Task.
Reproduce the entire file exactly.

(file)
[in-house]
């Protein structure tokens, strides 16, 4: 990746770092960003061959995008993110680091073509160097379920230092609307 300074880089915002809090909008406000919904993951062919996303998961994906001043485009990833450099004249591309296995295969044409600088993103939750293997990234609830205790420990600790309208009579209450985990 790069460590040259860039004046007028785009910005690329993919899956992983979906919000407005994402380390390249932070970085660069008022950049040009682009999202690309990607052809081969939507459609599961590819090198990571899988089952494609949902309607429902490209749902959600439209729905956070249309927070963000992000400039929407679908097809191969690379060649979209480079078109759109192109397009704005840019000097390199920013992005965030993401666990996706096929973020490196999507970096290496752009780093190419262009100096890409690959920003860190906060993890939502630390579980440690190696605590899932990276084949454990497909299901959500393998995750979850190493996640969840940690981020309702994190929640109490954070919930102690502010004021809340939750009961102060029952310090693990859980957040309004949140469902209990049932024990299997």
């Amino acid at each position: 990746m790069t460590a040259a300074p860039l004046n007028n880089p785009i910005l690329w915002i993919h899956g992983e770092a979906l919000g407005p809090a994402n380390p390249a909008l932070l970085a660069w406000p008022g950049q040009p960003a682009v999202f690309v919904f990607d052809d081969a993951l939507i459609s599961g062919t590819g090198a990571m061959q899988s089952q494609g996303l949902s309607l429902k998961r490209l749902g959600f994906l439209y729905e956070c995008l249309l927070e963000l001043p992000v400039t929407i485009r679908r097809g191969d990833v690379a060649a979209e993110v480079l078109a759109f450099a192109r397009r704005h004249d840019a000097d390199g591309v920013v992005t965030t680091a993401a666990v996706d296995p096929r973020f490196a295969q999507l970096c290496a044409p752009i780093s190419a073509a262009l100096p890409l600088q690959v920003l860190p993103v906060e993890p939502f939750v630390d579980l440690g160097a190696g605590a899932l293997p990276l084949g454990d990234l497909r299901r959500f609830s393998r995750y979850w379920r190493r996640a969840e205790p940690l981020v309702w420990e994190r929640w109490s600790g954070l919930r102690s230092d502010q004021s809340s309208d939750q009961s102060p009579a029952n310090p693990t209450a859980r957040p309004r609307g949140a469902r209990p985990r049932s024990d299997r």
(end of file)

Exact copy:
[in-house]
């Protein structure tokens, strides 16, 4: 990746770092960003061959995008993110680091073509160097379920230092609307 300074880089915002809090909008406000919904993951062919996303998961994906001043485009990833450099004249591309296995295969044409600088993103939750293997990234609830205790420990600790309208009579209450985990 790069460590040259860039004046007028785009910005690329993919899956992983979906919000407005994402380390390249932070970085660069008022950049040009682009999202690309990607052809081969939507459609599961590819090198990571899988089952494609949902309607429902490209749902959600439209729905956070249309927070963000992000400039929407679908097809191969690379060649979209480079078109759109192109397009704005840019000097390199920013992005965030993401666990996706096929973020490196999507970096290496752009780093190419262009100096890409690959920003860190906060993890939502630390579980440690190696605590899932990276084949454990497909299901959500393998995750979850190493996640969840940690981020309702994190929640109490954070919930102690502010004021809340939750009961102060029952310090693990859980957040309004949140469902209990049932024990299997």
């Amino acid at each position: 990746m790069t460590a040259a300074p860039l004046n007028n880089p785009i910005l690329w915002i993919h899956g992983e770092a979906l919000g407005p809090a994402n380390p390249a909008l932070l970085a660069w406000p008022g950049q040009p960003a682009v999202f690309v919904f990607d052809d081969a993951l939507i459609s599961g062919t590819g090198a990571m061959q899988s089952q494609g996303l949902s309607l429902k998961r490209l749902g959600f994906l439209y729905e956070c995008l249309l927070e963000l001043p992000v400039t929407i485009r679908r097809g191969d990833v690379a060649a979209e993110v480079l078109a759109f450099a192109r397009r704005h004249d840019a000097d390199g591309v920013v992005t965030t680091a993401a666990v996706d296995p096929r973020f490196a295969q999507l970096c290496a044409p752009i780093s190419a073509a262009l100096p890409l600088q690959v920003l860190p993103v906060e993890p939502f939750v630390d579980l440690g160097a190696g605590a899932l293997p990276l084949g454990d990234l497909r299901r959500f609830s393998r995750y979850w379920r190493r996640a969840e205790p940690l981020v309702w420990e994190r929640w109490s600790g954070l919930r102690s230092d502010q004021s809340s309208d939750q009961s102060p009579a029952n310090p693990t209450a859980r957040p309004r609307g949140a469902r209990p985990r049932s024990d299997r």